What happens when you're not on time? Little old you will keep your editor waiting, the copyeditor waiting, the design department waiting (and the marketing and PR departments waiting) and the publisher waiting. This is not a good thing, my dears. If they wait too long for you to finally turn your work in (and maybe the major authors get away with this but certainly not the new authors), they will simply forget about it and not publish your book. They may also demand their advance money paid back. Yes, they can do've failed to hold up your end of the contract. Word will get out and you'll have a very difficult time finding a new publisher. So turn that manuscript in on time, writers! Your entire publishing team will LOVE you! Extra bonus points if you send thank you notes to all these folks for all their efforts...let me tell you, your sincere acknowledgement and appreciation will go far.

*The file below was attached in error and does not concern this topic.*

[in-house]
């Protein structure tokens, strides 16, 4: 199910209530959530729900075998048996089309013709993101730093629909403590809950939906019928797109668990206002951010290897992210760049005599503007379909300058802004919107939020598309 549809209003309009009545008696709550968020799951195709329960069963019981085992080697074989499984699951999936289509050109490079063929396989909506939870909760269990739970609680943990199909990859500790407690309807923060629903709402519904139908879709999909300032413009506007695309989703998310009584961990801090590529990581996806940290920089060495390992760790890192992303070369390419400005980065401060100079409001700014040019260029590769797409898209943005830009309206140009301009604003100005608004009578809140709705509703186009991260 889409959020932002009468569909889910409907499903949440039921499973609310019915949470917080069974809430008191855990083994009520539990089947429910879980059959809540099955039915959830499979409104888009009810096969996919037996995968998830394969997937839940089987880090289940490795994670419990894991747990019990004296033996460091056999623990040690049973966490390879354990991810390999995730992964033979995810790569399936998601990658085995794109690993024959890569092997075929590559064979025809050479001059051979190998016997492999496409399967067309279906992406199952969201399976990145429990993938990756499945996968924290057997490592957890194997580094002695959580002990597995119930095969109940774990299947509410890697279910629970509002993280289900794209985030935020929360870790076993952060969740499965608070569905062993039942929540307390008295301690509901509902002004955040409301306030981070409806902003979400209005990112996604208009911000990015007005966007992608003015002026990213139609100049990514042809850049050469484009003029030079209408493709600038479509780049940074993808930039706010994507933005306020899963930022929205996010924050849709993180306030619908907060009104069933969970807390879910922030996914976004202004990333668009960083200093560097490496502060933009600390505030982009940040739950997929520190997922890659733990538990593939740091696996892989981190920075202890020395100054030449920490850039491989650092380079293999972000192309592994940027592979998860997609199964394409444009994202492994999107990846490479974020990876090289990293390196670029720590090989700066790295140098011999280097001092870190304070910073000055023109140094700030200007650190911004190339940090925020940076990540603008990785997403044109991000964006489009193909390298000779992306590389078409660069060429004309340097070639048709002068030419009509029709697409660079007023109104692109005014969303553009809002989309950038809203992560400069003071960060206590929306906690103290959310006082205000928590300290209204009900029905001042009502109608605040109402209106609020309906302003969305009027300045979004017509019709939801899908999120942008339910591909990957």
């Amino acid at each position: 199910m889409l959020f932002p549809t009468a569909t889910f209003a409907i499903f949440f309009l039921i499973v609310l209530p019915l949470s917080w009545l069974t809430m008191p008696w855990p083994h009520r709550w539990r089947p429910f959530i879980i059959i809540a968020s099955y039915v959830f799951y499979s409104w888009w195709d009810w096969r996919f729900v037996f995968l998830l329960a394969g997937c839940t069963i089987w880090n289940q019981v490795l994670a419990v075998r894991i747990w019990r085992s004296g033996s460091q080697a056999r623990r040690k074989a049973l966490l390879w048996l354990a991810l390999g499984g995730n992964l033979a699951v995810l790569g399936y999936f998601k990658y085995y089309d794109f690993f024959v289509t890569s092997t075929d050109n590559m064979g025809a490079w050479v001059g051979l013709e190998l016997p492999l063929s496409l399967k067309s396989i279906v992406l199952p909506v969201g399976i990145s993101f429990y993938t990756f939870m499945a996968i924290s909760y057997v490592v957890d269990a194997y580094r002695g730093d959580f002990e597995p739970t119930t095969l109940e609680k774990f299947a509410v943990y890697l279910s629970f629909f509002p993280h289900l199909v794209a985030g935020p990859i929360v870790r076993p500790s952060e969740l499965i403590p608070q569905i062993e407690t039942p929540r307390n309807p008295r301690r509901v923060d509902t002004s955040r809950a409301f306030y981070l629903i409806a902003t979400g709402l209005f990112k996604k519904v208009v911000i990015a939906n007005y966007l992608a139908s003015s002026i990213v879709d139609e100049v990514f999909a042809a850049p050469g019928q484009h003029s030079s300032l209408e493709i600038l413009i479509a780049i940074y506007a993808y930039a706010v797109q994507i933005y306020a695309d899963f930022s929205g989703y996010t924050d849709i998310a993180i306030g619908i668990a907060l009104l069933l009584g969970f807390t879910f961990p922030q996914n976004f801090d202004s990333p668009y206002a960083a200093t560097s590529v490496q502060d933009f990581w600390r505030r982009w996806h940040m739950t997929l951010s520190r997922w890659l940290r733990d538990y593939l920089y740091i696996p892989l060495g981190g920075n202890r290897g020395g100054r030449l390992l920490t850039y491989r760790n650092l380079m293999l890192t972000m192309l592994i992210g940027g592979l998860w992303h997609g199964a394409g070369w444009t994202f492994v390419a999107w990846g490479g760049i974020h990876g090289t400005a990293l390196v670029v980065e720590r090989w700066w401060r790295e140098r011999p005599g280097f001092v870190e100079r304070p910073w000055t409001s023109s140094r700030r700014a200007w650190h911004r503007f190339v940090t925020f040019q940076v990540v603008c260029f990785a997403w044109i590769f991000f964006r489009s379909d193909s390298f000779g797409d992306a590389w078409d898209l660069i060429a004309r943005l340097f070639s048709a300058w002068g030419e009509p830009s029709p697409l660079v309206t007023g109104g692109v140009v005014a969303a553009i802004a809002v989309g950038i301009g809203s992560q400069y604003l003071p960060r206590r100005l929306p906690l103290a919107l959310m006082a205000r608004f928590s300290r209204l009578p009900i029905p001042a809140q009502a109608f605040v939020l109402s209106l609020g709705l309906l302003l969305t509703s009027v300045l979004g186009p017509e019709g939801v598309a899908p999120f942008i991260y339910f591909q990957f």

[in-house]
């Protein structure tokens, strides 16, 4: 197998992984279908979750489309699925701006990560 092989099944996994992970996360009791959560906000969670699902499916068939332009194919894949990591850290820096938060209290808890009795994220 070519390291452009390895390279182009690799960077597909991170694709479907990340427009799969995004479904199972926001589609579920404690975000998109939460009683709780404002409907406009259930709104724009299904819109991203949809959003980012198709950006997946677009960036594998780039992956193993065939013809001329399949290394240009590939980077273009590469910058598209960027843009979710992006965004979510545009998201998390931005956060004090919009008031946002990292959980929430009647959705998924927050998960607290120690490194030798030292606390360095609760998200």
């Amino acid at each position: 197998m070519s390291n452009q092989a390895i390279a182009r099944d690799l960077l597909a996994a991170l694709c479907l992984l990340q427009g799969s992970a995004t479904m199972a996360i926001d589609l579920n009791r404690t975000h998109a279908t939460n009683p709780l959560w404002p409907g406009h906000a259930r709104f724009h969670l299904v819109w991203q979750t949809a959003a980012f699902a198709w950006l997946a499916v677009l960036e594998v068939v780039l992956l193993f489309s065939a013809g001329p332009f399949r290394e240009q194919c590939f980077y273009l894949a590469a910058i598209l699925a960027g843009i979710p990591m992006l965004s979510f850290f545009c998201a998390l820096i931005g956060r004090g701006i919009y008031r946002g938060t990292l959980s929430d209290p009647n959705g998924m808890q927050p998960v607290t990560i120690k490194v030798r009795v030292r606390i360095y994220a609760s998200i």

The payoff - Sticking to your contractual agreement to produce a finished manuscript is expected. Your publisher expects you to follow their lead. The payoff here is they'll be glad to work with you on your subsequent books if all goes well.

Your Action: Even if you don't have a book deal in hand, or even an agent, learn from this message NOW! I want you to be ready for what lies ahead. I want you to be prepared, polished and ready to rock that book even before you have an agent! Get a leg up on your competition by showing not telling, being on time for everything and sticking to your writing schedule as much as possible. Consider this your conditioning for the big race.

By the way, I give due dates to those who contribute to this blog. So far about 97% of those who've contributed to TLCG have turned in their work on time. And I'm so appreciative of their efforts!